By Peter Burke
Peter Burke follows up his magisterial Social historical past of information, selecting up the place the 1st quantity left off round 1750 on the book of the French Encyclopédie and following the tale via to Wikipedia. just like the earlier quantity, it deals a social historical past (or a retrospective sociology of data) within the experience that it focuses no longer on participants yet on teams, associations, collective practices and normal trends.
The booklet is split into three elements. the 1st argues that actions which seem to be undying - collecting wisdom, analysing, disseminating and using it - are in truth time-bound and take assorted kinds in several classes and locations. the second one half attempts to counter the tendency to put in writing a triumphalist historical past of the 'growth' of data by means of discussing losses of information and the cost of specialization. The 3rd half deals geographical, sociological and chronological overviews, contrasting the adventure of centres and peripheries and arguing that every of the most developments of the interval - professionalization, secularization, nationalization, democratization, and so on, coexisted and interacted with its opposite.
As ever, Peter Burke offers a breath-taking diversity of scholarship in prose of exemplary readability and accessibility. This hugely expected moment quantity might be crucial interpreting around the humanities and social sciences.
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Additional info for A Social History of Knowledge, Volume 2: From the Encyclopaedia to Wikipedia
The history of science, for instance, is an autonomous department in many universities. Again, an International Intelligence History Association has been founded (1993), together with a Journal of Intelligence History (2001). The secondary literature on the history of knowledge is itself organized for the most part either by nations or by disciplines. By contrast, the aim and indeed the justification for this essay is to cross frontiers – national, social and disciplinary – bearing in mind E. M.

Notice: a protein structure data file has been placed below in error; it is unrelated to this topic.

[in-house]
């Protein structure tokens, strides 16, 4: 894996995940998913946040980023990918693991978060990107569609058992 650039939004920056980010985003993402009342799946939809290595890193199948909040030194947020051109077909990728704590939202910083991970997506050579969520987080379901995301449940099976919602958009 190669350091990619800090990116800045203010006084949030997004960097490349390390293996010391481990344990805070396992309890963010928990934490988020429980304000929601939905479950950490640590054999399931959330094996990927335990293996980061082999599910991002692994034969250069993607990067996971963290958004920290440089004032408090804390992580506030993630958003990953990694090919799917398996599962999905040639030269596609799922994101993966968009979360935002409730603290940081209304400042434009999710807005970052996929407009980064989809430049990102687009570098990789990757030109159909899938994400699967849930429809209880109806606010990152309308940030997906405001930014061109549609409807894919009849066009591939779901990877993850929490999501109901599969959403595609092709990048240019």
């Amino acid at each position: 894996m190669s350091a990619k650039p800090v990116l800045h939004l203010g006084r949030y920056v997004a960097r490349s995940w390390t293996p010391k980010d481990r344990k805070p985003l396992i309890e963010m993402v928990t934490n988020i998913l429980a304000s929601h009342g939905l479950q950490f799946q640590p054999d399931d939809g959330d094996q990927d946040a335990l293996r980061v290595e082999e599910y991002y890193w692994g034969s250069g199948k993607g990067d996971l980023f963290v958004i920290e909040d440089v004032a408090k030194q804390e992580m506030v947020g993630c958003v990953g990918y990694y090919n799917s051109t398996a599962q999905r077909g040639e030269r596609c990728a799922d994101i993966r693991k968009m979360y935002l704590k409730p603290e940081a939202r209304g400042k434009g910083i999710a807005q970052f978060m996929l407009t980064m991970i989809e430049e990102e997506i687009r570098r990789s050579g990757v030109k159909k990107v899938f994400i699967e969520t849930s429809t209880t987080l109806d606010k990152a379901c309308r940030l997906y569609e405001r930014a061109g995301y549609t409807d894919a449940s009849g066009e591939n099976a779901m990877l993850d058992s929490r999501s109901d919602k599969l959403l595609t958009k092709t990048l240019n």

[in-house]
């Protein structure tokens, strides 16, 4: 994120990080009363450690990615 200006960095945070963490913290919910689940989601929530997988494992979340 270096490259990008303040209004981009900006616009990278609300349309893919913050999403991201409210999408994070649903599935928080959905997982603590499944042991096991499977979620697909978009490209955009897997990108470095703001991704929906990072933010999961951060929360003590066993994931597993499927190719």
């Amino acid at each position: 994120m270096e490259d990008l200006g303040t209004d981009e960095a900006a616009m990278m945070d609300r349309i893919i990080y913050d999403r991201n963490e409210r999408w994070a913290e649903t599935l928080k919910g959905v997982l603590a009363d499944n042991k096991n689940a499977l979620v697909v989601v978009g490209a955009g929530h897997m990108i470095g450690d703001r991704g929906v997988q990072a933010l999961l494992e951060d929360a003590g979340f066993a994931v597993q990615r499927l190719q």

Notes 1 Drucker (1993), 30. 2 Brown (1989); Ringer (1992); Cohn (1996). 30 3 Mannheim (1952). Cf. Kettler et al. (1984). 4 Davenport and Prusak (1998), ix. 5 On the exploration of the Arctic, Bravo and Sörlin (2002). 6 Otterspeer (1989); Berkel et al. (1999); Jong (2004). 7 Pickstone (2000), 21. 8 Blair (2010), 1–10. 9 Cf. Konvitz (1987); Brown (1989); Waquet (2003, 2008). 10 Rueschemeyer and Skocpol (1996), 3. 11 Znaniecki (1940); McNeely with Wolverton (2008); McNeely (2009); Thackray and Merton (1972), 473.
The idea of the specimen was extended to human artefacts. A British mail order catalogue of 1896 offered for sale a list of so-called Ethnological Specimens. Human skeletons and skulls, especially those of non-western peoples, were treated as specimens and removed from graves without permission. The Museum für Naturkunde in Berlin still houses over 6,000 skulls, collected in the later nineteenth century in the heyday of ‘craniology’ (below, pp. 39 In the sixteenth century, individuals from the Tupinambá people had been taken from Brazil to France, to be displayed as curiosities or trophies rather than to gain knowledge (though Montaigne took the opportunity to question them through an interpreter).
A Social History of Knowledge, Volume 2: From the Encyclopaedia to Wikipedia by Peter Burke